cooking with kids

Back to School with Good Health

Kids love to be of help. No, really—they do! And if we grown-ups can just guide them (or corral them) in the right direction, why, in no time everyone will be full-fledged contributors to the backyard home garden.

Half the battle is to understand how a child thinks. If we can draw our plans in line with their minds, we’re good to go. But what motivates a kid to garden?

The power of possession. As any parent knows, many times the first word out of a young child’s mouth is “mine!” No surprise, there. Like adults, children have a natural desire to control the environment around them. While often this is an impulse that needs curbed, it should be absolutely encouraged when it comes to the garden.

“Here sweetheart, this section of the garden is all yours. You get to grow what you like to eat.”

And you can take care of it all by yourself. But you save this little tidbit of information for later. You don’t want to ruin their excitement with a list of things they’ll need to do, do you?

Of course not. That should be introduced in bits and pieces.

“Time to feed your plants.” The child sprinkles worm poop throughout their garden.

“Now they’re thirsty.” Hand them the colorful water can and watch them drench their babies but good.

“Oh no, grab that weed before it takes over your baby plant’s growing space!” In no time flat, they’ll yank that stray green out before your very eyes.

Impressive. But then again, kids enjoy being productive—when it’s something they care about. So nurture this instinct, then watch them grow and blossom right along with their very own vegetable garden. Or herbs. It doesn’t matter what they grow, only that they do. And once they become authorities on the subject, stand back—they’ll even help you with your plants!

And don’t worry about harvest. That’s an easy sell. Swimming for potatoes is tons of fun, kinda like digging for buried treasure. Searching for hidden carrots works the same. Twisting cobs is simple. And if you promise kids they can keep the husks for weaving baskets, tying knots, or crafting corn husk dolls, they’ll be totally in! Talk about fun, kids will even trade the business of shucking beans for the prize of a bowl-full of dried beans—they’re the secret ingredients for making maracas and rain sticks.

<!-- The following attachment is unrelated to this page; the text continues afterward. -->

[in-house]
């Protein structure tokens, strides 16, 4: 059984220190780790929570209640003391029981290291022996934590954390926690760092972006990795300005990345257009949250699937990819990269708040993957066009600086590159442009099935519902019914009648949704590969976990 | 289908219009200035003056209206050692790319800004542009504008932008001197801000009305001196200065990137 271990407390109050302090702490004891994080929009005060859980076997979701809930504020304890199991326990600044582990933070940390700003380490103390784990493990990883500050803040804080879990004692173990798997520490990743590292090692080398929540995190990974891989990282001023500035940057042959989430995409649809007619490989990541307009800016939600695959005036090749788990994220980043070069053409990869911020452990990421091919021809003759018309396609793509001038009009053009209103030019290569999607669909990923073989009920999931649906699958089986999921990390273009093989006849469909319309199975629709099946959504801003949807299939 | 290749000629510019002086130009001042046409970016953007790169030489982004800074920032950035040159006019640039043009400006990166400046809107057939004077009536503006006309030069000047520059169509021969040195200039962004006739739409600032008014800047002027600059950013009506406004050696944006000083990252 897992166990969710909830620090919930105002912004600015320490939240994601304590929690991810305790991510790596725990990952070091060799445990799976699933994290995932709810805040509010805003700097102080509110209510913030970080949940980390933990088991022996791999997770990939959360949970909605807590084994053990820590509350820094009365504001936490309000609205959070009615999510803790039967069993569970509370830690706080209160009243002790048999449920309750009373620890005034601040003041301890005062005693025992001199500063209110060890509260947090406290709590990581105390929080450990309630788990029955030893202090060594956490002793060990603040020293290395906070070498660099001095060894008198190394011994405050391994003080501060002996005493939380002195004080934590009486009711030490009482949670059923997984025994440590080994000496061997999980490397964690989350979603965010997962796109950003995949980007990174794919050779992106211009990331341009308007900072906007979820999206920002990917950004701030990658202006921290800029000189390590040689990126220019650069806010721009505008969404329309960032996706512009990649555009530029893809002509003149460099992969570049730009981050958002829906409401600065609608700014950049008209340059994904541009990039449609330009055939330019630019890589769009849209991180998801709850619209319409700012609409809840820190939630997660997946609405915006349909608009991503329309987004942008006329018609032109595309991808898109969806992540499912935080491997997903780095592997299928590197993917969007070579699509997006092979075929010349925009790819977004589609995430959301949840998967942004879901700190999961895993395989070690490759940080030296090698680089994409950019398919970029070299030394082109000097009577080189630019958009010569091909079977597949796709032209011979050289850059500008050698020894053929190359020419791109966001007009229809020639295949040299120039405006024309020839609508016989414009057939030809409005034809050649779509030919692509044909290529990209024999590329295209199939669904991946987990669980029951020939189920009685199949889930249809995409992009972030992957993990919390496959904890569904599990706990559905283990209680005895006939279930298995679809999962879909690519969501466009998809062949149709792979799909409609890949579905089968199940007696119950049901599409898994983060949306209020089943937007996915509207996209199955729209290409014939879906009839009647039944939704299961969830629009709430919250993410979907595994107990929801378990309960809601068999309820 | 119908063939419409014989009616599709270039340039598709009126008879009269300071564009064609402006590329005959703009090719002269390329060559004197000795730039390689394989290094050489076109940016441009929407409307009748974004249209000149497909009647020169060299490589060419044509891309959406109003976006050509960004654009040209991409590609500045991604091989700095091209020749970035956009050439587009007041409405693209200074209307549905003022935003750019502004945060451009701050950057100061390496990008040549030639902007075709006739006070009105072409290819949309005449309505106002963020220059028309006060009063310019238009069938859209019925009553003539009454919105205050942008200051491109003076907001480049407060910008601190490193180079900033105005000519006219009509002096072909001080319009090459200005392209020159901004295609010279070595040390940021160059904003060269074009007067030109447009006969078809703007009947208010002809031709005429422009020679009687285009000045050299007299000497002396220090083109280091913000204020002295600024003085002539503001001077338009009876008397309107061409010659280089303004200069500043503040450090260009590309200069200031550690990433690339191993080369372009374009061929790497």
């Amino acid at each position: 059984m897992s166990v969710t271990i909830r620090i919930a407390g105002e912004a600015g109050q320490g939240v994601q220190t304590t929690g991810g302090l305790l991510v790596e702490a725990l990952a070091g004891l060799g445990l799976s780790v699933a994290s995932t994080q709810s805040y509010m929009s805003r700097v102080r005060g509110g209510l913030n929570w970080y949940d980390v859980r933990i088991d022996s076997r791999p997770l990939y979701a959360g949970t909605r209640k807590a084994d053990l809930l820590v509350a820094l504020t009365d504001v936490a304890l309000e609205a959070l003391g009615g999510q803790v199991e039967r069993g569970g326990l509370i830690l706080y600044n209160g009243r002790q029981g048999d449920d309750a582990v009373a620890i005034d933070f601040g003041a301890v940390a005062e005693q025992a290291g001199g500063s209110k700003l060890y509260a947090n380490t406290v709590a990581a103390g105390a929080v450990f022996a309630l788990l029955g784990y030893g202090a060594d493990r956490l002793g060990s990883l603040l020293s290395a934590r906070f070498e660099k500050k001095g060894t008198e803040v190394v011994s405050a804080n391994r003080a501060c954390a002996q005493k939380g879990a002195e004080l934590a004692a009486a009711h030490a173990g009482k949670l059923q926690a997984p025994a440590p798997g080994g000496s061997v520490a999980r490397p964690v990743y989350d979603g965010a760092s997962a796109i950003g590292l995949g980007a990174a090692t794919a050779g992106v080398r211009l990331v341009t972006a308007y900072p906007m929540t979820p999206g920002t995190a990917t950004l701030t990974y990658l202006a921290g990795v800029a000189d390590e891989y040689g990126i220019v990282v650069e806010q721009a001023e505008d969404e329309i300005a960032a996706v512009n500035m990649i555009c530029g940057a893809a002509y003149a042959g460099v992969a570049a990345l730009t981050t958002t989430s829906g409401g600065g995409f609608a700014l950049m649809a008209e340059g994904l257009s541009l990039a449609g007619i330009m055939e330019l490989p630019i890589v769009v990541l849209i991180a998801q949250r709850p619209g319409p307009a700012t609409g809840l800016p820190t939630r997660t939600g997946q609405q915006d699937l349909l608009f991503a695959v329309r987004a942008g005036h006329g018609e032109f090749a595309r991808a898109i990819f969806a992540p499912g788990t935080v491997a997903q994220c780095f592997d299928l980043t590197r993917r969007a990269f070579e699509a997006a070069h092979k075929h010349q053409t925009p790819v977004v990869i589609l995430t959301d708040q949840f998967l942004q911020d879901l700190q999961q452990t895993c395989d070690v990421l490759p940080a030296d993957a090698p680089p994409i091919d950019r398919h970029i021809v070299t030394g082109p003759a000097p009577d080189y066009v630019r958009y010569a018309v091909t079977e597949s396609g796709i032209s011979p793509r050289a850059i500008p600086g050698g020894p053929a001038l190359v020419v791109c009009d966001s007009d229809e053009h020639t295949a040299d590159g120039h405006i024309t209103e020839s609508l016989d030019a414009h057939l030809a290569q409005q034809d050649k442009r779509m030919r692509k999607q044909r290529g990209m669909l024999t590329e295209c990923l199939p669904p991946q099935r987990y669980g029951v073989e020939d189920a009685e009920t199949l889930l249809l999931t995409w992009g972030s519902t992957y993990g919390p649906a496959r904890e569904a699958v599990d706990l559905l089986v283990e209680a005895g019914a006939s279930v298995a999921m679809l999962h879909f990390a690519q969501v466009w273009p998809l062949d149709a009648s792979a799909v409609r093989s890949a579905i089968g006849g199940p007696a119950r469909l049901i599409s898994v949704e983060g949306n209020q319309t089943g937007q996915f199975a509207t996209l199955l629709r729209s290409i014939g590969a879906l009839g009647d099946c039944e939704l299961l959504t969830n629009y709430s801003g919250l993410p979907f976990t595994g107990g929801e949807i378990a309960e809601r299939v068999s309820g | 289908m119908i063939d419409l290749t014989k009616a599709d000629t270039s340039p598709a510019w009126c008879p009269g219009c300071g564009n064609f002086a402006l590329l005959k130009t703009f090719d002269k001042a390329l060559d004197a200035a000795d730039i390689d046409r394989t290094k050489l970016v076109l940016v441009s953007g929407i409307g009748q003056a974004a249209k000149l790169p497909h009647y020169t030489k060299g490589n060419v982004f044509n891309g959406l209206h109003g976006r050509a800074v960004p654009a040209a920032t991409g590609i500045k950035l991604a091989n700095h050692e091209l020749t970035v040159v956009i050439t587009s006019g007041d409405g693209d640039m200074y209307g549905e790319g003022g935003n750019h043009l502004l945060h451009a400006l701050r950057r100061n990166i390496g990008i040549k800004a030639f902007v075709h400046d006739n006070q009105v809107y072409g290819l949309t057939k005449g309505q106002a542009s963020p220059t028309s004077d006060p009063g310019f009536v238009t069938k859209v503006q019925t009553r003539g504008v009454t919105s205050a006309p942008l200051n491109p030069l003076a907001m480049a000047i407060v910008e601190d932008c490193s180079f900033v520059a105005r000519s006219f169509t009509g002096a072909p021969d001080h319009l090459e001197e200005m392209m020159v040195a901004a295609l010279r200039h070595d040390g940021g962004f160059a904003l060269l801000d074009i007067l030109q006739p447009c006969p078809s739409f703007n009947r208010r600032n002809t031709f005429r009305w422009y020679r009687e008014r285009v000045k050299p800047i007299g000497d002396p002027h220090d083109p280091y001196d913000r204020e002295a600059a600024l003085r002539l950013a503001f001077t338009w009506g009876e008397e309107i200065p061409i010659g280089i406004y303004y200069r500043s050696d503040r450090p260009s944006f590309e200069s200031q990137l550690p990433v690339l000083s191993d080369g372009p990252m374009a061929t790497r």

Once in the kitchen, kids can be of big help, too. Peeling carrots is a job my son loves to perform. He likes to prove he’s a “can do” sort of kid, if you know what I mean. And my daughter is amazing when it comes to slicing tomatoes and squash for blanching—perfect for that healthy weeknight dinner.

Better yet, make a breakfast smoothie using their garden favorites. With enough fruit to cover the color green, you can even squeeze a few veggies inside. I call it the “Berry Green Smoothie.” Simply combine blueberries, strawberries, broccoli, chia seed and a bit of water in a blender and mix well. Steam broccoli for ease of blending and add a dash of honey for those with a sweet tooth. It’s really quite good!

When a child makes the connection between growing fruits and vegetables and the ones they see on their plate and in their glass, you’ll have a full-fledge gardener-extraordinaire in your midst. Vegetables never tasted so good to a child as the ones they grew themselves. It’s a fact—and the perfect beginning to a healthy lifestyle. Healthy living, one fruit/veggie at a time!

Cooking with Kids

And I do mean cooking!  We were back in the kitchen this week, enjoying fresh potatoes, sweet onions and delectable rosemary–all from our garden.  In fact, the potatoes were harvested over the last several days, to the delight of all involved.  In fact, I’m not sure who was more excited, the lower elementary kids or the middle school students!

All learned how to swim for potatoes and agreed: it’s a lot like digging for buried treasure.  (Like I always say, having your own garden is way cool.)  It’s a dirty job, but definitely a fun one.

The younger crowd even found some the middle schoolers missed.  A feat that may not go unmentioned.  And what happens if we accidentally leave some in the ground?

Mother Nature will take care of them (hopefully reward us with an unexpected harvest come fall!).  That would be awesome, because if I’ve learned one thing from this school garden experience, it’s that we didn’t plant near enough to satisfy these kids.  From carrots to scallions, broccoli to strawberries, these kids were always ready for more.  A good thing, in my book!

With our baskets full and our bellies empty, we cooked up trays for sampling.  Throughout the afternoon, the kids floated on air, much like the scent of roasting vegetables and rosemary.

Okay, that’s not exactly true.  They were wiggling, giggling, holding their nose, pushing for a view–just as you’d expect when presented with the opportunity to learn how to prepare their very own vegetables!  It is exciting.  Nothing better than eating what you grew.

So as the adult in charge, I bumped up my tolerance level to “extremely patient” and off we went.  I showed them how to clean their potatoes, chop them into pieces, coat them with olive oil, tossing in some sweet onions and fresh garden rosemary.  Mmmmm….  We roasted them and devoured them, all in the space of one fun-filled hour in school.

Does it get any better?